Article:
In the early 60s, bassist Bill Cunningham performed at home in Memphis, Tennessee alongside guitarist Chris Bell and vocalist/guitarist Alex Chilton in the British Invasion-influenced group The Jynx.
Chilton would go onto form The DeVilles, who would cut the early demos for tracks like “The Letter,” one made famous shortly thereafter as Cunningham and guitarist Gary Talley joined him in the soulful yet poppy Grammy-nominated group The Box Tops.
The group’s rise was fast. “The Letter” went to #1 in September of 1967, in heavy radio rotation in Chicago and throughout the country via then trendsetting AM powerhouse WLS.
Cunningham was just 17 when “The Letter” charted, quickly following up that success with “Cry Like a Baby,” which hit #2 about seven months later. But by 1969, he made the decision to leave the group and go back to school. Chilton and Talley would disband The Box Tops early in 1970.
Chilton and Bell would continue to push pop music forward following the release of the ironically titled debut Big Star album #1 Record in 1972, setting the stage for a group whose influence would take decades to fully reveal itself through alternative acts like R.E.M., The Replacements, The Lemonheads, The Posies and Teenage Fanclub.
Cunningham would later work with Bell on the single “You and Your Sister,” first reuniting with Chilton and Talley as The Box Tops in 1996, while revisiting the group again in 2015 following the untimely death of Chilton in 2010.
Today, Cunningham and Talley keep The Box Tops’ legacy alive on the road as the group’s only remaining original members, touring as a 5-piece group complete with a live horn section.
“Alex was one of my best friends. It screwed me up so badly when he passed,” said Cunningham ahead of a U.S. tour which kicks off Wednesday night, July 21, 2021 at City Winery. “I can’t bring Alex back – I’d give anything if I could. But I can’t… So, if there are Alex fans hesitating to go see the show, the only thing I can do is do what we’re doing. Gary and I were there and we sang on that stuff and that’s who’s singing on these songs.”
I spoke with Bill Cunningham about Joe Cocker’s take on “The Letter,” Quentin Tarantino’s use of The Box Tops in the era appropriate recreation that defines the film Once Upon a Time in Hollywood, first discovering Big Star and fond memories in Chicago ahead of Wednesday night’s tour launch at City Winery. A partial transcript of our phone call, lightly edited for length and clarity, follows below…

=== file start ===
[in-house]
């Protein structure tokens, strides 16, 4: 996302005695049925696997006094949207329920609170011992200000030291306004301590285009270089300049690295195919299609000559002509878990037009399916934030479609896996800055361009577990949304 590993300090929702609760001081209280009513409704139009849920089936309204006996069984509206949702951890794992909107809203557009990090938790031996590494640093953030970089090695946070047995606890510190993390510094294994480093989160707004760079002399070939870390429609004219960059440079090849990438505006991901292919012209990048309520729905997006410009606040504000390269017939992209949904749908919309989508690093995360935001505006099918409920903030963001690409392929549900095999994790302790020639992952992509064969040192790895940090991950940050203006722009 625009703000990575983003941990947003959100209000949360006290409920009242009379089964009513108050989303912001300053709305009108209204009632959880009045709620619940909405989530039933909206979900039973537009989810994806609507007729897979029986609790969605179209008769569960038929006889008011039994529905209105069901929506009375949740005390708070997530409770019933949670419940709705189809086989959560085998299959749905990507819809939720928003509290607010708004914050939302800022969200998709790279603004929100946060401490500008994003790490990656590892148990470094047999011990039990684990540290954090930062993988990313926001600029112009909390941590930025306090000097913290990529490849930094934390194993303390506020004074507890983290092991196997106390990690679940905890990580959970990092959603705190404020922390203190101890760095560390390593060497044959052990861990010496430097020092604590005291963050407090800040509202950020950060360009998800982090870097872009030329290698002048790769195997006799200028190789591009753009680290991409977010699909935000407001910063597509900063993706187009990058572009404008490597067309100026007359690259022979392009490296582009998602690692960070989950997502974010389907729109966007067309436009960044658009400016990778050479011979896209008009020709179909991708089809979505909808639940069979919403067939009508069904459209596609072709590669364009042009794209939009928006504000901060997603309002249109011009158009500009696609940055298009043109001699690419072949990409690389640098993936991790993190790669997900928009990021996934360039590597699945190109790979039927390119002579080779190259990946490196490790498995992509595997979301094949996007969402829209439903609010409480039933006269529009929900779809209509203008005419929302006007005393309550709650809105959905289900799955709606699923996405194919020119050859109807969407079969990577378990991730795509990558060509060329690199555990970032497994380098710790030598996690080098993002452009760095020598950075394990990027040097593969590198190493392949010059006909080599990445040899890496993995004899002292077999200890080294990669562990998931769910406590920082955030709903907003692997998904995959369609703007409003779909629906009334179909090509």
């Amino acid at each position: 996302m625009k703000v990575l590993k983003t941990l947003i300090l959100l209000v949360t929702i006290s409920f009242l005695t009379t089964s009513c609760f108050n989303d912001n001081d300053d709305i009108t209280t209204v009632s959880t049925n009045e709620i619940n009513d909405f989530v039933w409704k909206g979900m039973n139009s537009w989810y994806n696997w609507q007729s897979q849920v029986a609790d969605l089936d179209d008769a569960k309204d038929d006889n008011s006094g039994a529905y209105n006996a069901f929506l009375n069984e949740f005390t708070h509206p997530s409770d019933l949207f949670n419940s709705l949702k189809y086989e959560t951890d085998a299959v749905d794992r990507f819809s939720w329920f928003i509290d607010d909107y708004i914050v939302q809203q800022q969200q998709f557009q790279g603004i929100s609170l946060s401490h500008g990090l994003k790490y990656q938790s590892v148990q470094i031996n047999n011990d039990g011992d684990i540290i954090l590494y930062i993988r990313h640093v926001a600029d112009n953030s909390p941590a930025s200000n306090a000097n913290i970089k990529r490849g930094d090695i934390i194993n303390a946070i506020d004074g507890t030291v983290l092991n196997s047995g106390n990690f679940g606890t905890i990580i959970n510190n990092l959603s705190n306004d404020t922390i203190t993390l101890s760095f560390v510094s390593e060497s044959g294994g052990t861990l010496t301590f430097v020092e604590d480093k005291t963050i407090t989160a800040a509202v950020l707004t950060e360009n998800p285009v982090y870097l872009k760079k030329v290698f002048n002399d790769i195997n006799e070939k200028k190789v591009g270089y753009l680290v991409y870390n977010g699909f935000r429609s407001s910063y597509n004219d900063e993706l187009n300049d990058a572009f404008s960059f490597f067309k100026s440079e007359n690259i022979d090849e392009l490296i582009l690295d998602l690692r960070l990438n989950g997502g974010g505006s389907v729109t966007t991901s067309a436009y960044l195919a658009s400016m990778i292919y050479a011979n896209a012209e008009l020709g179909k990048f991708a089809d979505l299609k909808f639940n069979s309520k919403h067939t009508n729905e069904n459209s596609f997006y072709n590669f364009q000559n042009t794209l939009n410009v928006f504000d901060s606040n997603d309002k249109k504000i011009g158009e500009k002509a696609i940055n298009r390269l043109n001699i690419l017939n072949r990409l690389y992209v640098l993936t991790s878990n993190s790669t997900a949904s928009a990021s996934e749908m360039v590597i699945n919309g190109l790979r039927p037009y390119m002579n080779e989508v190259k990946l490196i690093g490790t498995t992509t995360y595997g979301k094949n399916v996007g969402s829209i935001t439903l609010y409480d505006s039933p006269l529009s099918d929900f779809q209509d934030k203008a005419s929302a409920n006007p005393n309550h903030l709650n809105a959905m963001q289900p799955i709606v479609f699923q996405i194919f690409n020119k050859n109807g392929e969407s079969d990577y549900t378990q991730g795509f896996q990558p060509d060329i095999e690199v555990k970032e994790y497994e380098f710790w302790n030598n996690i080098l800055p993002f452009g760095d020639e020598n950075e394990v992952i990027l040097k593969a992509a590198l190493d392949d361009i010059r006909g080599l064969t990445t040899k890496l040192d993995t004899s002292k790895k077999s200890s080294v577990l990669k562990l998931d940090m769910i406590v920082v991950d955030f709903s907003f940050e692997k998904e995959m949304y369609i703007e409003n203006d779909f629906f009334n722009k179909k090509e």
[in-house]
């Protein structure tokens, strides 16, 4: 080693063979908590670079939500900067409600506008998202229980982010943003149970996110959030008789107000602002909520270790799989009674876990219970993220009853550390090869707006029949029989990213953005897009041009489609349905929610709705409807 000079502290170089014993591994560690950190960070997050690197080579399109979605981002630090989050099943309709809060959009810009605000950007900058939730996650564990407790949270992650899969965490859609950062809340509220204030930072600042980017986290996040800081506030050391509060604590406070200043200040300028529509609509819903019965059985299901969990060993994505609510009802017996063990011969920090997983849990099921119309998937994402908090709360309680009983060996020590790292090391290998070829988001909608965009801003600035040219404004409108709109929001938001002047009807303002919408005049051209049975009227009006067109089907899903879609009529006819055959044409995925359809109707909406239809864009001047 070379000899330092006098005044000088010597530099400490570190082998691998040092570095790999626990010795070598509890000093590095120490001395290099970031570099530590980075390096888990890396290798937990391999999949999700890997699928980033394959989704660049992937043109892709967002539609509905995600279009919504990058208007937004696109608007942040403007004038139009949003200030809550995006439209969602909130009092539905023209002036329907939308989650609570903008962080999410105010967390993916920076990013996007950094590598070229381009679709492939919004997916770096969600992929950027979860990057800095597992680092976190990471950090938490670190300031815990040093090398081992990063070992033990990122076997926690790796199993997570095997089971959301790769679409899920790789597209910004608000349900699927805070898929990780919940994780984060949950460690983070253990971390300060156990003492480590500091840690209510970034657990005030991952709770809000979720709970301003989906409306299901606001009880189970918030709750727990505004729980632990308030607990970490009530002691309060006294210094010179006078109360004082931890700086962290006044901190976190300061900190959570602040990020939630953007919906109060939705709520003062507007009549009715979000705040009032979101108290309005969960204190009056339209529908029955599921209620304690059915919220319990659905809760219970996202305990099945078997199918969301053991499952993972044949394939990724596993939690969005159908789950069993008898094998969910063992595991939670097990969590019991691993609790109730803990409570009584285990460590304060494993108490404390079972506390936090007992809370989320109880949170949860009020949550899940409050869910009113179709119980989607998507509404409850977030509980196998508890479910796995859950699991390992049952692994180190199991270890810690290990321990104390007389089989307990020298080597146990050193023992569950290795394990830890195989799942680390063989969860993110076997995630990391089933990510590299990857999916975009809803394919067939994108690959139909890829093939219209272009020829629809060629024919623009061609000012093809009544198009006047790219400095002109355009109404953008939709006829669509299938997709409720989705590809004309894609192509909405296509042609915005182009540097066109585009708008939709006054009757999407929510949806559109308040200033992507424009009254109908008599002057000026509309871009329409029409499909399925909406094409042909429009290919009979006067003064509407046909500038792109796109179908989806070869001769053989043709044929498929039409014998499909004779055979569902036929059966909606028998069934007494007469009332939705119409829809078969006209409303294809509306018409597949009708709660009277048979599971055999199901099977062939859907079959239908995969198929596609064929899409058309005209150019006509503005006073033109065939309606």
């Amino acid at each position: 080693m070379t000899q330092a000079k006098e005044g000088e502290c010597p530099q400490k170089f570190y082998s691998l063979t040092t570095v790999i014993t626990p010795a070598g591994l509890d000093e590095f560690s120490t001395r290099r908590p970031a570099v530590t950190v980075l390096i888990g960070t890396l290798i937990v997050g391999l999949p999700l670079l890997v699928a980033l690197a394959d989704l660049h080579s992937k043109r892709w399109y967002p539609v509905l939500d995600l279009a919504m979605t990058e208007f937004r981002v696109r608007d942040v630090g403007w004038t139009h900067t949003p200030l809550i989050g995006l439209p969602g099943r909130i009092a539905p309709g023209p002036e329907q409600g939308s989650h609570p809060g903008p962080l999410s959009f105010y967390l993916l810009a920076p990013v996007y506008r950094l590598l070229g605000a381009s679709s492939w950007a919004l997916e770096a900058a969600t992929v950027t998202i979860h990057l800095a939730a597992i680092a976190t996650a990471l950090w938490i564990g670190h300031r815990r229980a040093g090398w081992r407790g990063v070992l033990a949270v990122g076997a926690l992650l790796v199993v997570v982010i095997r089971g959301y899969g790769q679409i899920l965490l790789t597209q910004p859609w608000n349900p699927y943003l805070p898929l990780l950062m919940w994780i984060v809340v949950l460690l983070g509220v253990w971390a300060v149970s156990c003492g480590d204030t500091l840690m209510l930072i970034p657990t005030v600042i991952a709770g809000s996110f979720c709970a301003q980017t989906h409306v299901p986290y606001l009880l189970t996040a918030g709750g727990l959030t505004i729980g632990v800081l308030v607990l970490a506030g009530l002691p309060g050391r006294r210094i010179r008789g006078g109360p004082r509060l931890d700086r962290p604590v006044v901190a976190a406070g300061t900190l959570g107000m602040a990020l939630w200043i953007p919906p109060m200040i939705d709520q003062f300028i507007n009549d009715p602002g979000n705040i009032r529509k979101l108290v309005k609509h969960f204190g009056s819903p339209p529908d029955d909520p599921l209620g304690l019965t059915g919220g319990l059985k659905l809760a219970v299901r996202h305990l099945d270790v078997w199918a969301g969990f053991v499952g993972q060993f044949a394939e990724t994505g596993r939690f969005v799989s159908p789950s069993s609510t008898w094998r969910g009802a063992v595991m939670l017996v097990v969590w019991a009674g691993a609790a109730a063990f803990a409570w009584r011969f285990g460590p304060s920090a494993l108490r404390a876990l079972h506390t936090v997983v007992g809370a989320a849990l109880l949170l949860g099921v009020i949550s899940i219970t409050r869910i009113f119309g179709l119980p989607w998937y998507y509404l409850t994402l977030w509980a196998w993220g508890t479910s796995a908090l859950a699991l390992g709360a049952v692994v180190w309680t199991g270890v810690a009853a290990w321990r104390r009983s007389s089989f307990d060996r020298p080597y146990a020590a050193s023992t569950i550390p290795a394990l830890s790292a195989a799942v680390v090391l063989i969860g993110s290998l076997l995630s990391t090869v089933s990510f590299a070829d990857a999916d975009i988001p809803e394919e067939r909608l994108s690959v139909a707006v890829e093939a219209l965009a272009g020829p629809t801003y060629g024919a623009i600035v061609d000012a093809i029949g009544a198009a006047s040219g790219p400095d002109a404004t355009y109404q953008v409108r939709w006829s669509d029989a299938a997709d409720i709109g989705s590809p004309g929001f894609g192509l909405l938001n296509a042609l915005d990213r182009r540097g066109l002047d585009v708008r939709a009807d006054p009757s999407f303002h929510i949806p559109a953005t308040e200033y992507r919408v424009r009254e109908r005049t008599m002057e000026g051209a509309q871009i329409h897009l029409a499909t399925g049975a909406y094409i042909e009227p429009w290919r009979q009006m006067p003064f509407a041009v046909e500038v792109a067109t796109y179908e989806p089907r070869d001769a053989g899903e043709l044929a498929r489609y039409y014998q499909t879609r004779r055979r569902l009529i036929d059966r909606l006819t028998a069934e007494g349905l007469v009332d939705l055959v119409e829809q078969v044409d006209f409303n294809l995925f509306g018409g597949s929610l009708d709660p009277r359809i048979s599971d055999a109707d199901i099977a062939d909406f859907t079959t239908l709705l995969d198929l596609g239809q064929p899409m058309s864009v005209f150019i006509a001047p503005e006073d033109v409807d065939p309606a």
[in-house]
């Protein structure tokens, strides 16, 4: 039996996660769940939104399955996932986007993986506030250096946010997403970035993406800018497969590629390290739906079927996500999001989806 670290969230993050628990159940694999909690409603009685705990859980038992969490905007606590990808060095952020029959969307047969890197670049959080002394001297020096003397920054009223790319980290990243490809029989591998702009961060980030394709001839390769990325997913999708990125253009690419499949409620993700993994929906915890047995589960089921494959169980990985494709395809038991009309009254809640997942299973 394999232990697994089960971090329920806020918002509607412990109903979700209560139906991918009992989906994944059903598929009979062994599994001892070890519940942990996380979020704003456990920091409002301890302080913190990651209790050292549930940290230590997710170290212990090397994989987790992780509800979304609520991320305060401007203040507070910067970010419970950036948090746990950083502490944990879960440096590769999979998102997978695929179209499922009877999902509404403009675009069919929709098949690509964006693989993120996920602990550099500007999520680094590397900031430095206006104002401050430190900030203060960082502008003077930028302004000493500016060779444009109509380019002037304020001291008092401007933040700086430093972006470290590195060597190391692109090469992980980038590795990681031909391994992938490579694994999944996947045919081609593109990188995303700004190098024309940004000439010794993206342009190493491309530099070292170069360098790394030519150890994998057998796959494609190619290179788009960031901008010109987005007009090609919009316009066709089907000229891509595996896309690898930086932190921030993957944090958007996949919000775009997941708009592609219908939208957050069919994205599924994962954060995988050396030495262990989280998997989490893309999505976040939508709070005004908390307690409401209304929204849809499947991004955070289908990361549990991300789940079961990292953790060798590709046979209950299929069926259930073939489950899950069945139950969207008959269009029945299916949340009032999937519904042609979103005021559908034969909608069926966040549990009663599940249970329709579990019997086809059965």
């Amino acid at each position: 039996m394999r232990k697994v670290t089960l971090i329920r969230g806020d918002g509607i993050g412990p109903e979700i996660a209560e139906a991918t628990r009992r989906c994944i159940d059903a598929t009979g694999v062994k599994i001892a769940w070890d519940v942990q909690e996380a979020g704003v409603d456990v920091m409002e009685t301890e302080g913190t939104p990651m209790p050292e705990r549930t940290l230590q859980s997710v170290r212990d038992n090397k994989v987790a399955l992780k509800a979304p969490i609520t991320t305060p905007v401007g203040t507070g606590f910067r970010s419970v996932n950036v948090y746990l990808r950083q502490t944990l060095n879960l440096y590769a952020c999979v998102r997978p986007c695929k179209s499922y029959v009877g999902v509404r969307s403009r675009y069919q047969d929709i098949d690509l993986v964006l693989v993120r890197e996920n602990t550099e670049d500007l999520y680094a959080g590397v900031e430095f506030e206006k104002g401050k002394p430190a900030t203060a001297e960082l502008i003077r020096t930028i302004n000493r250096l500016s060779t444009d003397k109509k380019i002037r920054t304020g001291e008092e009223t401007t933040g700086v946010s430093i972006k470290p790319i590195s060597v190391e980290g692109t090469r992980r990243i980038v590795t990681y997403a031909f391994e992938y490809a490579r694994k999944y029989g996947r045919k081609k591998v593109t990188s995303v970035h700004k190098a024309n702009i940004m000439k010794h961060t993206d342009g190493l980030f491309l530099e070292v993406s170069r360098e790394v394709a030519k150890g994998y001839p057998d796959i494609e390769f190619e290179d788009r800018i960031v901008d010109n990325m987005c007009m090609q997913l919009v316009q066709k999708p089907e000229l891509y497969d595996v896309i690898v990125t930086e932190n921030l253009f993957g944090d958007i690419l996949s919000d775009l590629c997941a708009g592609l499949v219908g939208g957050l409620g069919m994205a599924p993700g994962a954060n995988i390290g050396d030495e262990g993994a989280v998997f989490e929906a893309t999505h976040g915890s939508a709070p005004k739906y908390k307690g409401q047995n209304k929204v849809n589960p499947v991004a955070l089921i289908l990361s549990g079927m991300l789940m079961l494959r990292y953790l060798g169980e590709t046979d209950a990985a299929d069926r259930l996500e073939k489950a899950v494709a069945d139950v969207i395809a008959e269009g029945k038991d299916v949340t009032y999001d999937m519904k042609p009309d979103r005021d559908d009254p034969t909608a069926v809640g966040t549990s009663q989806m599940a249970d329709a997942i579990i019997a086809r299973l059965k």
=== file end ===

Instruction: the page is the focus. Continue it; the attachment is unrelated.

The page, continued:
What kind of lineup are you touring? I’m told there will be live horns…
BILL CUNNINGHAM: Yeah, we always press for live horns. Because it makes a difference to us. Growing up, the Memphis Horns was important. So we have the five of us in the core band. Gary and I are the only two living members now of the original band. But we have five guys and we usually have two horn players.
Any fond memories stick out for you over the years in Chicago?
BC: Oh there’s all kinds of fun things remembering Chicago back from the old days.
I remember landing in Chicago – we were always there anyway it seemed. But we were driving to one of the major Chicago reps there for us. We were going to do autograph signings. The Doors had come out with their second album: Strange Days. I was a big fan so I mentioned it to this guy and he took us immediately to a record pressing plant where they were pressing copies and I got a copy. I actually asked him if we could go back to his house to listen to it – because we didn’t have record players or mp3s or anything like that. So we went there. And I remember listening to that album there.
Memphis, to me, has always had such a uniquely soulful sound that would emerge in any form of music coming out of that city – not just the Stax Records stuff. How did Memphis itself kind of inform the music The Box Tops would go on to make?